BELLEAIR BLUFFS – Bids have been received and a winning bidder recommended for construction of the next phase of Belleair Bluff’s massive drainage and road reconstruction project. The bid package was presented to the city commission at their Aug. 11 workshop meeting.
Public Works Director Robert David said in a comment following the meeting that receiving the bid proposal was “a huge step” toward getting the long-delayed project started.
A vote on selecting the winning bid will be taken at the Aug. 18 regular commission meeting. The six bids received for what had been seen as an $800,000 project had a wide variation, ranging from $787,000 to nearly $1 million. Half of the funding will be paid by a Southwest Florida Water Management District grant.
David said the project’s engineer, Advanced Engineering and Design, Inc., recommended the city pick the lowest bidder, Keystone Excavators. A letter to David from Advanced Engineering Project Engineer Justin Keller said his firm had worked with Keystone on similar type projects, and “we are of the opinion that the firm is capable of performing the work.”
David added that the company had done similar projects in Oldsmar, Largo, Clearwater, and northern parts of Pinellas County, and had just finished a job in Treasure Island. “They work very well with Advanced Engineering,” David said.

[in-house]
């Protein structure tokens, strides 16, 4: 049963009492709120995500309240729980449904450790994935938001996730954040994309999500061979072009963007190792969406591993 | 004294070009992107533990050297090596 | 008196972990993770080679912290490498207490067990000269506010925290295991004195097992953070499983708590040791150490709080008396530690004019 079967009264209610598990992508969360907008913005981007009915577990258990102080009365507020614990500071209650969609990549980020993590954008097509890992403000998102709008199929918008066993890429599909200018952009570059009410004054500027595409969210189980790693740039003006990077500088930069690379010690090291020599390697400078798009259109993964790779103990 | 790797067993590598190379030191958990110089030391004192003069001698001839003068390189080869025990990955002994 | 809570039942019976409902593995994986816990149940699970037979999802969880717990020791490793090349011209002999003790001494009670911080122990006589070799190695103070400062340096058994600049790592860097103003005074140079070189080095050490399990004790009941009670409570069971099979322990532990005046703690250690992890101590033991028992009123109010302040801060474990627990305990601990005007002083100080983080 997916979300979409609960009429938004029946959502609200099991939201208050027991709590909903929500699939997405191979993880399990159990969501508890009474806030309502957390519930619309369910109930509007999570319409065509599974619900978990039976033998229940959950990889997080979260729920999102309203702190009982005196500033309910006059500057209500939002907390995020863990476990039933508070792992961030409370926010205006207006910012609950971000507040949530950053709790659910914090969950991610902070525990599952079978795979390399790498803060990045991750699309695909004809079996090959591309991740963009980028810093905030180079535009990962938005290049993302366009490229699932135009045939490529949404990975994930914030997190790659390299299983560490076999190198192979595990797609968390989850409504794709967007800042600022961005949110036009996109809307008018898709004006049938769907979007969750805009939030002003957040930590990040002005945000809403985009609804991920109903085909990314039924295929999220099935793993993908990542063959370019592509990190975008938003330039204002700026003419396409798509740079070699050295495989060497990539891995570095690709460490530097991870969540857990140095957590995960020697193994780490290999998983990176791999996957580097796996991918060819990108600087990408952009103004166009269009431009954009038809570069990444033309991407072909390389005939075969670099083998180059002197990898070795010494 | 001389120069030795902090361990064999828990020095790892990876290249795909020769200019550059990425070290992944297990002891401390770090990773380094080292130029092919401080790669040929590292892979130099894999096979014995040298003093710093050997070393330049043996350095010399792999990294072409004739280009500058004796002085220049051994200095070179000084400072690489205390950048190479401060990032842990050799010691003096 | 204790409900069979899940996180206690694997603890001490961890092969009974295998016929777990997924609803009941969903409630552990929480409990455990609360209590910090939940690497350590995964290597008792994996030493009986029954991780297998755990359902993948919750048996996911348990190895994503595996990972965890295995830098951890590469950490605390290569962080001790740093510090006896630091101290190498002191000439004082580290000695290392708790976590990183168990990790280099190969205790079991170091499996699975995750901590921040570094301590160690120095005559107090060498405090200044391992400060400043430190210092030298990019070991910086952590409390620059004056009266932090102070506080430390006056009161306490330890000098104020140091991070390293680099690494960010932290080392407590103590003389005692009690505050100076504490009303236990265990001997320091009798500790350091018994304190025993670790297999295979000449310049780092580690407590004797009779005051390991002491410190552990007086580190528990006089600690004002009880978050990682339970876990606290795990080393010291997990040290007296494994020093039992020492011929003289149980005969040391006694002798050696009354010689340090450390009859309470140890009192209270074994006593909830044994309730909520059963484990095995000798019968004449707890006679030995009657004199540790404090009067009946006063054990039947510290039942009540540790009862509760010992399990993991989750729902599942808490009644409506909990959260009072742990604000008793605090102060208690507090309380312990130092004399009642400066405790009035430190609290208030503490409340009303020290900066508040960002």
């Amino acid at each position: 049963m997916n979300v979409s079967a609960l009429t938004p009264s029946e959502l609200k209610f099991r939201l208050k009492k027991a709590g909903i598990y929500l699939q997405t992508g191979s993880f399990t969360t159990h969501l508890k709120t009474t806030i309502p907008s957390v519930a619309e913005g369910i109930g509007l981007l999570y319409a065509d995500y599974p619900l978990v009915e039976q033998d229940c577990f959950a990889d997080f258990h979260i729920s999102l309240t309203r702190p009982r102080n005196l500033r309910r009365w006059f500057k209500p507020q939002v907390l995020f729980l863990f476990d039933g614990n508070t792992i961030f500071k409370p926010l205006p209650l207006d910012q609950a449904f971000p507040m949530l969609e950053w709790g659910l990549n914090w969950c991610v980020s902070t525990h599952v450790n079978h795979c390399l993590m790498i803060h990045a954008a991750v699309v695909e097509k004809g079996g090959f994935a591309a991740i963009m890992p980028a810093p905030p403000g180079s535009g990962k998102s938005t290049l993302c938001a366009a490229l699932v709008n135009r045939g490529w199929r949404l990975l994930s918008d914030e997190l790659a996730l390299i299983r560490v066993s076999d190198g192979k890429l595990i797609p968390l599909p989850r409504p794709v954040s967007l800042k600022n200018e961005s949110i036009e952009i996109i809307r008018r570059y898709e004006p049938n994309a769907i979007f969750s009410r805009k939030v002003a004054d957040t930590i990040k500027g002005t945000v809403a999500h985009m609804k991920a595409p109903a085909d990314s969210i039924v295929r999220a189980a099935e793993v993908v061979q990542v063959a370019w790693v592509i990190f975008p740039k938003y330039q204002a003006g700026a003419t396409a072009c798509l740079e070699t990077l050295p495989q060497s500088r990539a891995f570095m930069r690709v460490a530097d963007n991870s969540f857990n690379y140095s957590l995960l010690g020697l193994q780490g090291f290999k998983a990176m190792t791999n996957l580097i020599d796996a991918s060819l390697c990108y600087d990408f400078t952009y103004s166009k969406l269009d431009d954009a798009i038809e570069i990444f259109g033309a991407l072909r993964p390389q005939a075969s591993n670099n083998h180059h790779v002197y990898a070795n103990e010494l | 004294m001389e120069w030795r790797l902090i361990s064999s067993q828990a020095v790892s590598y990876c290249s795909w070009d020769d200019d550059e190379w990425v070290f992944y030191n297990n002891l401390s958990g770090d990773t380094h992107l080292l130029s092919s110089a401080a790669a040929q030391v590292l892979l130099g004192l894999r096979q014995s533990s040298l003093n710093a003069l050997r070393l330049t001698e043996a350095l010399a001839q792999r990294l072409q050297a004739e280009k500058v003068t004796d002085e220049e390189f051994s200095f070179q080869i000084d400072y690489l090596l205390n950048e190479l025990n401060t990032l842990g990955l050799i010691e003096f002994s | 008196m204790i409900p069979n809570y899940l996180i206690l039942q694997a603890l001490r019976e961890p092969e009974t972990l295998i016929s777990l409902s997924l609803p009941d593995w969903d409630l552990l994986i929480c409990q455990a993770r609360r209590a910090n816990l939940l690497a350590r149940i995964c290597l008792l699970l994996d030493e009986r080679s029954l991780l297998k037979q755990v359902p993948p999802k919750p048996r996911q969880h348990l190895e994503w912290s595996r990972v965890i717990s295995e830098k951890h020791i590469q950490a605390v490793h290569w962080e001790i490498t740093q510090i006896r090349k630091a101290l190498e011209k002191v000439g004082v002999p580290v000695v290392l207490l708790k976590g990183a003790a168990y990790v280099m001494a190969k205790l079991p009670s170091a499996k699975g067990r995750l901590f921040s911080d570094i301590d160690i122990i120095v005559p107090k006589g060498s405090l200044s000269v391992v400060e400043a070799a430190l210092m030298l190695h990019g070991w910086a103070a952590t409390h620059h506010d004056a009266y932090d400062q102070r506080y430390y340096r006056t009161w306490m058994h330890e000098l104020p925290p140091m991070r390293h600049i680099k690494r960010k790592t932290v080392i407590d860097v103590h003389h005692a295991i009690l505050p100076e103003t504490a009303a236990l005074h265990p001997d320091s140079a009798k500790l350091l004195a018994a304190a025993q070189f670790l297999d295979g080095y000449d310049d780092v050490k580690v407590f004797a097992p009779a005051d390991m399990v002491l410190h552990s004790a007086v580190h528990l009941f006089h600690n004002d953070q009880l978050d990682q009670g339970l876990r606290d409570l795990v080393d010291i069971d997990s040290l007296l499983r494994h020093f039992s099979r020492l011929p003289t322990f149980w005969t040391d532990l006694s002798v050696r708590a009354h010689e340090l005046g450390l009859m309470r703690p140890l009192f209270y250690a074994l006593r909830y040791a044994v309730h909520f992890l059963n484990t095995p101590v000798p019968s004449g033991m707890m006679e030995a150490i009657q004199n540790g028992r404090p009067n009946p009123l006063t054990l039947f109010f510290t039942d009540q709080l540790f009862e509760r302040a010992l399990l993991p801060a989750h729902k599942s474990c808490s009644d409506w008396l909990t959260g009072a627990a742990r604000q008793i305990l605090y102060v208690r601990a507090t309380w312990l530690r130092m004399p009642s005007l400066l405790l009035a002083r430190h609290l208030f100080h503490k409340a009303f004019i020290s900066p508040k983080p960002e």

Commission members had few questions or comments on the bid proposals and appeared ready to pick the recommended choice and award the construction contract at next week’s meeting.
The bid approval would mean the job is, at long last, ready to begin. The project has been beset by a series of holdups that have delayed its start for months. The first was due to water studies conducted by the water management district. Then, issues with a few residents over property easements nearly killed the project as planned. The final easement was signed hours before the joint funding deadline with the agency expired.
The job upcoming will cover Cortez and Pinehurst avenues and Sunset Drive. It will include road replacement and resurfacing, along with curbing, stormwater drains and outfalls.
The work continues a massive citywide effort that began in 2001 and is expected to cost more than $12 million when completed. The project goal is to put an end to the flooding issues that have plagued the city for years.
Tentative proposed budget finalized
A new city budget recalculated to reflect cuts in a proposed utility tax and the related elimination of proposed millage rate reductions were presented to the commission by City Clerk/Finance Director Debra Sullivan.
Responding to resident protests, the commission last month reduced a planned 10 percent tax on electricity, water and gas to 5 percent and limited it to electricity use only. At the same time, a proposed lowering of the property tax millage rate from 5.35 mills to 5.06 was withdrawn, leaving the rate unchanged at 5.35.
The final tentative budget for the upcoming fiscal year is $1.7 million, which is a 3.77 percent increase over the current year’s budget. The utility tax reduction will provide about $100,000 less income than originally expected, while leaving the millage rate unchanged instead of lowering it will increase revenue by about $40,000.
Though the overall impact will be about $60,000 less income than anticipated, Sullivan said the city is still expected to have about a $40,000 surplus that will be added to the general fund next year due to delaying some public works expenses.